Cassandra Peltier joins Tim to tell the story of the legacy left by Susan B. Anthony in the form of the 19th Amendment of the U.S. Constitution, which guaranteed the right to vote for women. America is celebrating 100 years since the 1920 passage of that amendment. Cassandra is the Executive Director of the Susan B. Anthony Birthplace Museum in Adams, Massachusetts.
Millions of Americans will cast a ballot to vote this November, continuing a tradition that began with the nation’s founding when the new democratic republic decided that its leaders would serve in defined terms, and in order to take office, would need to be elected.
But if you were around for that first election, you might have noticed that women did not have the opportunity to vote.
While women did have the chance to vote and some did in subsequent elections, it wasn’t until 1920, 100 years ago this year, that women were guaranteed the constitutional right to vote. That right is protected in the 19th Amendment of the U.S. Constitution.
The 19th Amendment guarantees American women citizens the right to vote.
In today’s episode, we talk with Cassandra Peltier, the Executive Director of the Susan B. Anthony Birthplace Museum, to learn the story of the long and arduous road that led to the passage of that amendment, and the woman who led the charge – Susan B. Anthony. Even though she didn’t live to see the amendment come into law, it is the legacy she’s best known for.
Who was Susan B. Anthony?
She lived from 1820 to 1906 and died at the age of 86, 13 years before the 19th Amendment was passed into law.
She had a Quaker upbringing, was educated as a teacher in Philadelphia and taught in various schools from 1835 to 1860.
She was a pioneer in the women’s suffrage movement and served as President of the National American Woman Suffrage Association, which she co-founded with Elizabeth Cady Stanton.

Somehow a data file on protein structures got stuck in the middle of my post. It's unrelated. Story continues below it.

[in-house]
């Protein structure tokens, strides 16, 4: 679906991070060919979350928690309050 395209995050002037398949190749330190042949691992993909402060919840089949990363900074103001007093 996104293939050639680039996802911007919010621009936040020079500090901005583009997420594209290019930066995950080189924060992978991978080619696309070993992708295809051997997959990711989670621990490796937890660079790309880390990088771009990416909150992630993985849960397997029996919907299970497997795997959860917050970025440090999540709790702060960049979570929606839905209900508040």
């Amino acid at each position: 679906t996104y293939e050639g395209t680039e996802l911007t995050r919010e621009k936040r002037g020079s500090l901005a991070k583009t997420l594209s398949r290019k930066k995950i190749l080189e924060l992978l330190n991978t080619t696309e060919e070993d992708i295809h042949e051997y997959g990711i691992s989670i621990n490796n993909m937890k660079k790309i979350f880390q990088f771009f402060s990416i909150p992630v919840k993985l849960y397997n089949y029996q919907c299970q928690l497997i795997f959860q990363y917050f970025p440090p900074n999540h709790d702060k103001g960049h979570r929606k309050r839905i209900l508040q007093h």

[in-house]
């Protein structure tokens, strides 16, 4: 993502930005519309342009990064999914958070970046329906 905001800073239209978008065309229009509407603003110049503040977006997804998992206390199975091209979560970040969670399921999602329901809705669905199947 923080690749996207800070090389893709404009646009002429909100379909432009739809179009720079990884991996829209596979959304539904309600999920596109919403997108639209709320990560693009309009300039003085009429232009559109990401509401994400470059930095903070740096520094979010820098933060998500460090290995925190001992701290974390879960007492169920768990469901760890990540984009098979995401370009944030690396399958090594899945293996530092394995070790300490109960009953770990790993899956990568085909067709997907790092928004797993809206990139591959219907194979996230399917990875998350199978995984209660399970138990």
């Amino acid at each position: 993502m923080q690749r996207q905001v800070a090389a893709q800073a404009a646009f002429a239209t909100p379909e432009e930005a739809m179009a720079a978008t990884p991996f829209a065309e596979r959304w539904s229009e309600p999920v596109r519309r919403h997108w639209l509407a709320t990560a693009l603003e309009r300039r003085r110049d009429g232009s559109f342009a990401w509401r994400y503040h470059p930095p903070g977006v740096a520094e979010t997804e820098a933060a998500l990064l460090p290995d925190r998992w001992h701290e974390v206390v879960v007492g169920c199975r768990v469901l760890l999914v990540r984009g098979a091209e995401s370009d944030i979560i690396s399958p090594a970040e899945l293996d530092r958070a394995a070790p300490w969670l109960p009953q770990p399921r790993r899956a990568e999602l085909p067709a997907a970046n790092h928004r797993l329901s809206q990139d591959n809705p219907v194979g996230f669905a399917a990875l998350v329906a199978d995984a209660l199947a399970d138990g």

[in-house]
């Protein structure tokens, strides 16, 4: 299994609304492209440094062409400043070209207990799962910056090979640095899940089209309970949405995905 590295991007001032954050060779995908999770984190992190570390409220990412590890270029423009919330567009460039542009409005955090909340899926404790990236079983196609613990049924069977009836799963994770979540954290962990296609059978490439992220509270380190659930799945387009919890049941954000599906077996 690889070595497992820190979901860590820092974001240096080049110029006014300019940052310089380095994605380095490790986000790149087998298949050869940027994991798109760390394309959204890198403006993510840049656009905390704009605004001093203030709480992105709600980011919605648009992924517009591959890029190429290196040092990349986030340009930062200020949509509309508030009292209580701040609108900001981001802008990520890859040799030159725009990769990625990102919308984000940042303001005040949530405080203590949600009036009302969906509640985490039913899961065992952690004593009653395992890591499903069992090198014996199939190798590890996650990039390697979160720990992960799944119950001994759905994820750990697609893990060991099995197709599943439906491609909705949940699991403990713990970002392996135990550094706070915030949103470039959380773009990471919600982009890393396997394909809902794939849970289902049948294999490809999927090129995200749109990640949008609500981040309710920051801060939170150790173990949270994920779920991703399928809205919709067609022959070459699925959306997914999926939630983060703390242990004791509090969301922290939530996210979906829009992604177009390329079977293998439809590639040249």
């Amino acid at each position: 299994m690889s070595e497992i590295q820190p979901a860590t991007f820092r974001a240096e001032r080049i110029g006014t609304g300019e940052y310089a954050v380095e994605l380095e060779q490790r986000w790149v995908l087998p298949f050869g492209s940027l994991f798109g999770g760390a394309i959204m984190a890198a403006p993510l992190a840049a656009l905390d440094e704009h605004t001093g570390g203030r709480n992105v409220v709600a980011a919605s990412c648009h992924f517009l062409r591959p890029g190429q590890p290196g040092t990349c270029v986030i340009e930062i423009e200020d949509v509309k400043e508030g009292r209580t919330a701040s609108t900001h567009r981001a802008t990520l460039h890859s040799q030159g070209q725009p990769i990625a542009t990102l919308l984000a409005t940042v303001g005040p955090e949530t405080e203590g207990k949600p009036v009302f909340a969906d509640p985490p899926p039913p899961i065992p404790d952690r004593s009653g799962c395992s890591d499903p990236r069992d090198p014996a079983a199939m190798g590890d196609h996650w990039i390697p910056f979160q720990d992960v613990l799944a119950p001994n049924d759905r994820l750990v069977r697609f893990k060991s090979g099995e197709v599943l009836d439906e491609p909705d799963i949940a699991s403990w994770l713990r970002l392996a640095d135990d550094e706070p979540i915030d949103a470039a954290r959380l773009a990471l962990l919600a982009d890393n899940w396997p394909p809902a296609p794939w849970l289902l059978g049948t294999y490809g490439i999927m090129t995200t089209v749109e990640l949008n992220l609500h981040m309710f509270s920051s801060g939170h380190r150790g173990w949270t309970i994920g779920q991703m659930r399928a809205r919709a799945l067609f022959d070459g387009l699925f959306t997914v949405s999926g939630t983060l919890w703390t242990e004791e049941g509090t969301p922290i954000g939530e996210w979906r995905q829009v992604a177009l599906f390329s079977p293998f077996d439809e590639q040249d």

Her biggest accomplishment was the 19th Amendment, known as the “Susan B. Anthony Amendment.”
What was Women’s Suffrage?
A key event in the emergence of the suffrage movement was the Seneca Falls Convention 1848 where Elizabeth Cady Stanton lived. She hosted the event, attended by more than 300 people, mostly women.
Susan B. Anthony and Elizabeth founded the National Woman Suffrage Association in 1869 after the Civil War.
They created and produced The Revolution, a weekly newspaper that advocated for women’s rights under the American Equal Rights Association. Its masthead read: “Men, their rights, and nothing more; women, their rights, and nothing less.”
In 1872, she voted in the presidential election illegally. She was arrested and tried unsuccessfully to fight the charges. She was fined $100. She never paid the fine.
How did the 19th Amendment come about?
The passage of the 19th Amendment was the result of decades of activism, which began in the mid-1800s. Women and their supporters protested and marched to seek change.
In 1878, the amendment was first introduced in the U.S. Congress. But it wouldn’t be passed by both the Congress and Senate, and then ratified by enough states to make it law for another 42 years.
On May 21, 1919, the House of Representatives passed the amendment. About two weeks later, the Senate passed it. On August 18, 1920, Tennessee became the 36th state to ratify the amendment. That’s when the amendment was adopted.
- Susan B. Anthony Birthplace Museum
- Susan B. Anthony, Biography.com
- The Nineteenth Amendment to the U.S. Constitution
- About Women’s Suffrage, History.com
- Declaration of Sentiments
About this Episode’s Guest Cassandra Peltier
Cassandra Peltier is the Executive Director of the Susan B. Anthony Birthplace Museum in Adams, Massachusetts. Cassandra graduated magna cum laude from Mount Holyoke College in 2018 where she completed two internships and an assistantship at the Mount Holyoke College Art Museum and affiliated Joseph Allen Skinner Museum learning about museum education, collection care, NAGPRA coordination, curation, and exhibit installation. Her historical research focuses on the politics and history of women’s fashion in the 19th and early 20th centuries. In addition to coordinating Suffrage Centennial programming and online resources for the Susan B. Anthony Birthplace Museum, Cassandra serves on the Adams Suffrage Centennial Celebration Committee, the Northern Berkshire Suffrage Centennial Coalition, and the speaker’s bureau for the Vermont Suffrage Centennial Alliance, helping to commemorate women’s and local history in 2020 and beyond.